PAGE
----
Black Swans and Wormhole Wizards is the 14th studio album from guitar maestro/composer Joe Satriani. I don’t know why I’m surprised he is still creating new music after all those albums and more than 20 years in the business but for some reason I expected him to dry up or become a parody of himself, something I don’t often expect of singer/songwriters or bands with singers and lyrics.
What makes Satriani’s longevity more unlikely is that he has relied on his ability to translate new musical ideas with classic Satriani sounds and approach. There have been dabblings with other sounds and styles – Engines Of Creation being a guitar/techno collage – but he has largely stayed true to his own course succeeding on the strength of his unique gift for wordless storytelling. He has a way with melody and songcraft, writing guitar-based jams that have the equivalent of a verse-chrous-verse pop construction. Classic Satriani songs have melodic constructions flexible enough to allow for technically complex guitar solo variations but strong enough to keep things from devolving into a series of tedious, intellectual exercises and Black Swans and Wormhole Wizards has its share of those classics.
“Premonition,” the first track, is vintage Satriani in design and execution. What distinguishes it from other songs in his canon is the way the melody and texture explore the mysterious connotations of its title. Many of his other songs have nonsensical or disposable titles but this is an aural definition or sketch of what a premonition sounds like. It’s a gripping image to explore and invoking it at the beginning of an album of songs is a brilliant stroke. What better way to introduce what is to come than in the form of a premonition?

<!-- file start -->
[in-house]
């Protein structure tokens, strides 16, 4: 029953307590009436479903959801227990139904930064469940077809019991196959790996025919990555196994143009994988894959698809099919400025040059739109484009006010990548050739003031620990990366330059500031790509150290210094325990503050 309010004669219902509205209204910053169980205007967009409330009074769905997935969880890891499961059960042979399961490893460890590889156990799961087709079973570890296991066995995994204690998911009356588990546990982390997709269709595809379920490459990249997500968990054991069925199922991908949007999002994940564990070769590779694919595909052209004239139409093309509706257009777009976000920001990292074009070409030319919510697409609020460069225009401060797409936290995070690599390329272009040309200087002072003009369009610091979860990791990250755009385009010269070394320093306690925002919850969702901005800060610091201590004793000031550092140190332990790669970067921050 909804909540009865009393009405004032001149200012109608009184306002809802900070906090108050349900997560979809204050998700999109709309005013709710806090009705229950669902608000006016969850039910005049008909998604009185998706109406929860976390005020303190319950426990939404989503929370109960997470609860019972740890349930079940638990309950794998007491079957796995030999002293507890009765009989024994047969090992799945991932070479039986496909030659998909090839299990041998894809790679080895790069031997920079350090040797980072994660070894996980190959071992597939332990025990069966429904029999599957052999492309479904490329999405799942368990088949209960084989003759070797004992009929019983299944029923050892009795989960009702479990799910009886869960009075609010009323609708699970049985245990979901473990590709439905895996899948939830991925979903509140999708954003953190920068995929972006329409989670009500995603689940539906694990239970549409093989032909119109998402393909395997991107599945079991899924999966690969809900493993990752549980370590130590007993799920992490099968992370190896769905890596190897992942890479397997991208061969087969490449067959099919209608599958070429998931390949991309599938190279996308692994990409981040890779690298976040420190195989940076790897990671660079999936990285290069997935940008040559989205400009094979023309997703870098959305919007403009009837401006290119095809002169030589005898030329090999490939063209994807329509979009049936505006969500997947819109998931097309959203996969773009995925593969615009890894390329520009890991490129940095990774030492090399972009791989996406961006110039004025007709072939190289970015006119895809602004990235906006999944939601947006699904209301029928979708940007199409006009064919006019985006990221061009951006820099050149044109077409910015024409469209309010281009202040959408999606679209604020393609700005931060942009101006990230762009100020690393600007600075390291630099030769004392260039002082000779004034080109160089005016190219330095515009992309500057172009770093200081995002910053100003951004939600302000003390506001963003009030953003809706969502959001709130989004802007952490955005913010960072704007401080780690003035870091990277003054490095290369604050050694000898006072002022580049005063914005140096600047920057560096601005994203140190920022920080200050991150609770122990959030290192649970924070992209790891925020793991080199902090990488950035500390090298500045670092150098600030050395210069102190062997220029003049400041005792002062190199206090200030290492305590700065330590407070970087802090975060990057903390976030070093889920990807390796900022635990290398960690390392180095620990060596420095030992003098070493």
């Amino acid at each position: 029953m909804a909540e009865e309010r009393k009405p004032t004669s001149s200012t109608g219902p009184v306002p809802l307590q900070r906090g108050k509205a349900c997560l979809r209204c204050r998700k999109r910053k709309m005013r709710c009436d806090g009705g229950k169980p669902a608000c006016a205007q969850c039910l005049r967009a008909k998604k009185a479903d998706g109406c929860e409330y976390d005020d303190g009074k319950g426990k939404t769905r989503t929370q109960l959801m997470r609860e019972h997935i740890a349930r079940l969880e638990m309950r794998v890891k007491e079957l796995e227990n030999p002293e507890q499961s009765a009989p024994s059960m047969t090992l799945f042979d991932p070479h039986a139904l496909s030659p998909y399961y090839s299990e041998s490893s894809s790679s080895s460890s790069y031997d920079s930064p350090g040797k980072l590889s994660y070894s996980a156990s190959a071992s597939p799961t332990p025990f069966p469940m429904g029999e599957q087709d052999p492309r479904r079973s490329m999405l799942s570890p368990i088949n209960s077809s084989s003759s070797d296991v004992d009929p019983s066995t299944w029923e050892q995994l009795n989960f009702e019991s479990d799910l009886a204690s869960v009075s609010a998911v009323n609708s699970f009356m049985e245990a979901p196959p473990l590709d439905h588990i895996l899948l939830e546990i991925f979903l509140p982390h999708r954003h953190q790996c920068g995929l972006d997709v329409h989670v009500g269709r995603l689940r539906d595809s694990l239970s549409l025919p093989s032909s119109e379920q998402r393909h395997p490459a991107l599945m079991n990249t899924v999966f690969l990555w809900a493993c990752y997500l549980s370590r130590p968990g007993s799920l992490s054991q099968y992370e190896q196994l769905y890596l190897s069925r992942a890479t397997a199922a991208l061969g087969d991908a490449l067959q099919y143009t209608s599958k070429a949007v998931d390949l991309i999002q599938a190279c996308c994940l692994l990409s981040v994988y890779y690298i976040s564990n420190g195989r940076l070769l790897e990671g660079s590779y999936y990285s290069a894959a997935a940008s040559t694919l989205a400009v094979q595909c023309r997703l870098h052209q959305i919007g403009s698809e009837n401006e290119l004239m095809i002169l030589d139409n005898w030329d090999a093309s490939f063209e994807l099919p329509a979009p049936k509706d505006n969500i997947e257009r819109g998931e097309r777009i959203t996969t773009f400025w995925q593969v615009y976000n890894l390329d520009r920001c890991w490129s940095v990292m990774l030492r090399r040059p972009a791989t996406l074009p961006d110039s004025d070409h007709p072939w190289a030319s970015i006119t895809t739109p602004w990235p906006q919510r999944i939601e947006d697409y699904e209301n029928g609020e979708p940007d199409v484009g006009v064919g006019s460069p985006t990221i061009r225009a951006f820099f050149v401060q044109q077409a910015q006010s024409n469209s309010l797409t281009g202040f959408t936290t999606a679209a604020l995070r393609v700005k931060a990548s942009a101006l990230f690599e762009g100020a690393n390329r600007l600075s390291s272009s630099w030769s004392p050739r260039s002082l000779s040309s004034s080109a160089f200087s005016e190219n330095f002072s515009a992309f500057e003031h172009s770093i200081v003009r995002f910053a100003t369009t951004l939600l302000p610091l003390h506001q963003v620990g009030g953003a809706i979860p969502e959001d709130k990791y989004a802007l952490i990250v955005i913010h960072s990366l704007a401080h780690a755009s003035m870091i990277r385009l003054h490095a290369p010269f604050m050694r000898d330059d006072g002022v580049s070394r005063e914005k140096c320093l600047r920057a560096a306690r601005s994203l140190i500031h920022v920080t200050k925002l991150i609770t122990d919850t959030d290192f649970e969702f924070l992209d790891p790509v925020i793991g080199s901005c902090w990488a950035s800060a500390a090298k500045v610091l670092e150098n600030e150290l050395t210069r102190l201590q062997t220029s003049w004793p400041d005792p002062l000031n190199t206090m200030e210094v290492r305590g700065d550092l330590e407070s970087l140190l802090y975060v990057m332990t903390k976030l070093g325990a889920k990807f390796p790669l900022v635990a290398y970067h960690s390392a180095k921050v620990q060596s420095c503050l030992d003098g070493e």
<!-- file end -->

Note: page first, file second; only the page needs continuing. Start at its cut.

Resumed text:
“The Golden Room” opens with mystical sounds reminiscent of the glorious epic “Oriental Melody” from Strange Beautiful Music before a snarling riff that gives a little tone nod to ’90s-era Eddie Van Halen falls beneath that. With the basic pieces of the song in place, he plays more of that voice-guitar and zigzags his way across the riff and exotic rhythm through verse and chorus-like passages.
“Wind In The Trees” opens with sparkly, beautiful harmonics that transition into a shimmering, liquid rhythm bed for the quivering, tremolo guitar that serves as the song’s vocalist. “Wind” doesn’t have a verse-chorus-verse structure but there is a structure and a flow that culminates not in a guitar solo but in the piano solo from Mike Keneally. “Wind” is a notable departure for Satriani in that regard as sidemen have rarely – if ever – been featured on his past albums. His instinct to let Keneally go is the right one as he takes the song in unexpected directions with a piano solo that feels classical in nature but with the improvisational twists and turns of jazz.
Those three are the highlights of the record but there are other pleasures to be found among the album’s 11 or 13 tracks (Best Buy has an exclusive version with two additional tracks). “Solitude” may feel too derivative of previous Satriani songs like “Baroque,” “A Day At The Beach,” or “Tears In The Rain” but I don’t care because it’s simple, pretty, and brief. “Light Years Away” has some of the best solo chops on the record and will attract the obsession of would-be followers.
Art needs pioneers and explorers willing and eager to find new terrain. Satriani was a trailblazer when he released Not Of This Earth and Surfing With The Alien. He knocked down doors for others and many have followed but he and his audience are the greatest beneficiaries of his innovations. Black Swans And Wormhole Wizards is a very strong effort from a musician who sounds as comfortable, inspired, and engaged as ever.